WIN: one of three £5,000 garden makeovers

Here's your chance to have your garden transformed free by experts
Garden with pool and stepping stones
© Liz Eddison, The Garden Collection/
Designer: Reaseheath College, Tatton Park 2005
A contemplative pool with stepping stones and restful green foliage would make a great choice for an urban retreat, even where space is limited
Imagine having a custom-made garden, planned, built and planted to suit your every need and fancy.

Whether you yearn for an ultra-minimalist outdoor space or a flower-filled retreat, a sophisticated place to party or a hot tropical oasis, your hazy vision can become glorious, pin-sharp reality - thanks to our competition to win the garden of your dreams.

The competition


To celebrate a groundbreaking new book - The RHS Encyclopedia of Garden Design - Homes & Property has teamed up with publisher DK and the RHS so three lucky Londoners can have their gardens transformed by a duo of top garden designers, leading horticulturist Chris Collins and expert landscaper Sven Wombwell.

Each garden will have a budget of £5,000 and will be landscaped and planted by the expert pair in consultation with the owner, who will be able to leaf through the comprehensive encyclopedia for inspiration - and, inevitably, be spoiled for choice. For details on how to win the garden of your dreams, see the bottom of this page.

The results of the competition - the three new gardens that emerge - will be revealed in a show-and-tell in Homes & Property at the end of April. The gardens will also be part of an exciting new enterprise, the Great London Garden Trail.

Well-designed town garden
© Marianne Majerus/Designer: Alistair Howe Architects
The open space and minimal planting in this thoughtfully designed town garden offers flexibility to accommodate many different uses
Organised by DK, the RHS and the Society of Garden Designers, the trail, open to the public on 4 May, will feature 12 exceptional and rarely seen London gardens, and will include our winners. Homes & Property will give you details of the trail so you can follow the route and visit the gardens.

Tips from the experts


If you plan on tackling your plot yourself, take tips from the encyclopedia, which covers every step of the design process, from assessing your space to creating your chosen look with hard landscaping and appropriate planting.

Learn how to create a site plan, measure an irregular plot, draw to scale - though at first, you will need nothing more than a scrapbook, or storyboard, to build a visual reference of the kind of plants, landscapes, furniture and maybe art that appeal to you.

Deciding on what you want at the start, and keeping to that brief throughout, is paramount. The simple questions the professionals ask their clients are the same you need to ask yourself before you put pen to graph paper.

First, how do you propose to use your garden: as a space for entertaining, a haven for wildlife, a play area for the children, a tranquil place for relaxing? How do you want to feel in your garden? Do you want vibrant colour and striking features, or soft colours, flowing water and organic shapes?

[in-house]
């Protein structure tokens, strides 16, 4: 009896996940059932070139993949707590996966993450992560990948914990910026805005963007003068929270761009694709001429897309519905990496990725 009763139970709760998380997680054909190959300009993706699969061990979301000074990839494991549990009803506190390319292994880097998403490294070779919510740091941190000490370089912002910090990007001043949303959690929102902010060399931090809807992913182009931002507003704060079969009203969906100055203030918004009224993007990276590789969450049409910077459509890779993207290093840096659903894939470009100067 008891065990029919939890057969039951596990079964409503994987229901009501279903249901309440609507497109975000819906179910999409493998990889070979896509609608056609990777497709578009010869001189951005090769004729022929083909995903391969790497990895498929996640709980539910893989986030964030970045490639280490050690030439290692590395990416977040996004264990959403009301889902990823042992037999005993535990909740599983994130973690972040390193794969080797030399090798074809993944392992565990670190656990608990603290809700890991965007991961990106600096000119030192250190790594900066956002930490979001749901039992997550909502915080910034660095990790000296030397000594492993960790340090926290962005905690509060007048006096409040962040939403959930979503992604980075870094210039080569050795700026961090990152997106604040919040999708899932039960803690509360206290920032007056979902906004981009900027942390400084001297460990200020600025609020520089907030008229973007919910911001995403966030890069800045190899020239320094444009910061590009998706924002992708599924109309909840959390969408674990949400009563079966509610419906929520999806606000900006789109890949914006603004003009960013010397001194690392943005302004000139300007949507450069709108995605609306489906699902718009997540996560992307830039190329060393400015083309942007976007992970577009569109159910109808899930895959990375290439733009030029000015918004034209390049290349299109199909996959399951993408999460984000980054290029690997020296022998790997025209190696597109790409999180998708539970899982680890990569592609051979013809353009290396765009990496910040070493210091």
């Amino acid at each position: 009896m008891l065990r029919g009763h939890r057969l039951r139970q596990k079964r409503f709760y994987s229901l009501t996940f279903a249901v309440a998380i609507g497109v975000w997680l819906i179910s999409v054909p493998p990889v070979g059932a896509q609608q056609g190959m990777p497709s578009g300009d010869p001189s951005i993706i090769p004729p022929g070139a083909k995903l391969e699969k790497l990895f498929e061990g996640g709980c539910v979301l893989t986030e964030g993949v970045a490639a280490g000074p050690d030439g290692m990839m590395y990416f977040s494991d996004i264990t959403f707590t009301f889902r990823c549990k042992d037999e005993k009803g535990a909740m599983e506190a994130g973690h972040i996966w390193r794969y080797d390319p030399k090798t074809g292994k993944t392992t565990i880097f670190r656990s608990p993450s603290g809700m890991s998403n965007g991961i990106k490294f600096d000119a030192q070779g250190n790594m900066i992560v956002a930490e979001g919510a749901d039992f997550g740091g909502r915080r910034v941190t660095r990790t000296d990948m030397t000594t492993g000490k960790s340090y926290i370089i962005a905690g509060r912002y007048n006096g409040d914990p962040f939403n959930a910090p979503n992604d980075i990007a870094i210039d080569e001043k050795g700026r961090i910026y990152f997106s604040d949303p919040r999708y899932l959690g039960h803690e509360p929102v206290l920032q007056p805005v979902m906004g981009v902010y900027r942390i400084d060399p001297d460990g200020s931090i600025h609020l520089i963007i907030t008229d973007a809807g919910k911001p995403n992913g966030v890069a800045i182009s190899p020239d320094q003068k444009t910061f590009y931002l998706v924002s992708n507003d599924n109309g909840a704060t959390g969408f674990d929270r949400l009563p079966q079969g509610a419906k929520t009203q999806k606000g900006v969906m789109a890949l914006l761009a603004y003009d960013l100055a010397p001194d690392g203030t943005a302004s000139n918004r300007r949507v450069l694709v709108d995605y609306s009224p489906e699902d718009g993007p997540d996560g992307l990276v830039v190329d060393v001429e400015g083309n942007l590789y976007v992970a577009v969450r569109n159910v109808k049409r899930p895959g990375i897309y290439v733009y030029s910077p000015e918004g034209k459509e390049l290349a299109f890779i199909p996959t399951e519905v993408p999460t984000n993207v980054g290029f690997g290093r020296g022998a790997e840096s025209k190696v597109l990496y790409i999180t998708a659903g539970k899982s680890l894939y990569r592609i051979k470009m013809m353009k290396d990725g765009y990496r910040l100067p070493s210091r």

Small garden in rectangular plot
© Marianne Majerus/Designer: Claire Mee
The arrangement of elements in this small garden breaks up a dull rectangular plot and creates many interesting shapes and spaces
But here is the crucial question: how much time are you prepared to devote to the garden on a daily, weekly or monthly basis? No point planning a herbaceous border to rival Sissinghurst’s if you can’t put in the spadework.

Lastly, what will your garden look like? Take inspiration from garden visits, shows and plant nurseries, as well as magazines, books, television programmes and websites.

The secret of success


The key to successful design, say the experts, is not to combine all of your ideas into one space but to review and edit them so you develop a coherent overall look for your garden, whether you are revamping a mature plot or starting with a blank canvas.

Have a clear image of what you hope to achieve and select elements, features, materials and plants that combine to produce a unified composition - perhaps, a clutter-free landscape and a limited plant palette, or a profusion of flowers bringing the countryside into the centre of town.

You might be moved to recreate, small-scale, the lavender fields of Provence, the clipped-box formality of Versailles or the lush, large-leaved foliage of the tropics. In the world of garden design, anything is possible. The one ingredient you need for sure success? Vision.

A city garden with a country feel
© Marianne Majerus Garden Images/Designer Piet Oudolf
A drift of loose, naturalistic planting gives an impression of being in the countryside

How to enter:


To enter, you will need to send in up to 150 words explaining why you think your garden should win a professional makeover, along with a photograph of your garden in its current state.

Visit www.dk.com/hpgardencompetition for an application form and all the details. Closing date for entries is 4 March 2009. The usual terms and conditions apply.

Book offer:


The RHS Encyclopedia of Garden Design costs £25, but Homes & Property readers can buy the book for £18.99, including p&p, by calling 0870 070 7717, quoting the code HP/RHSGD, and allowing 28 days for delivery. The offer ends 30 April 2009.

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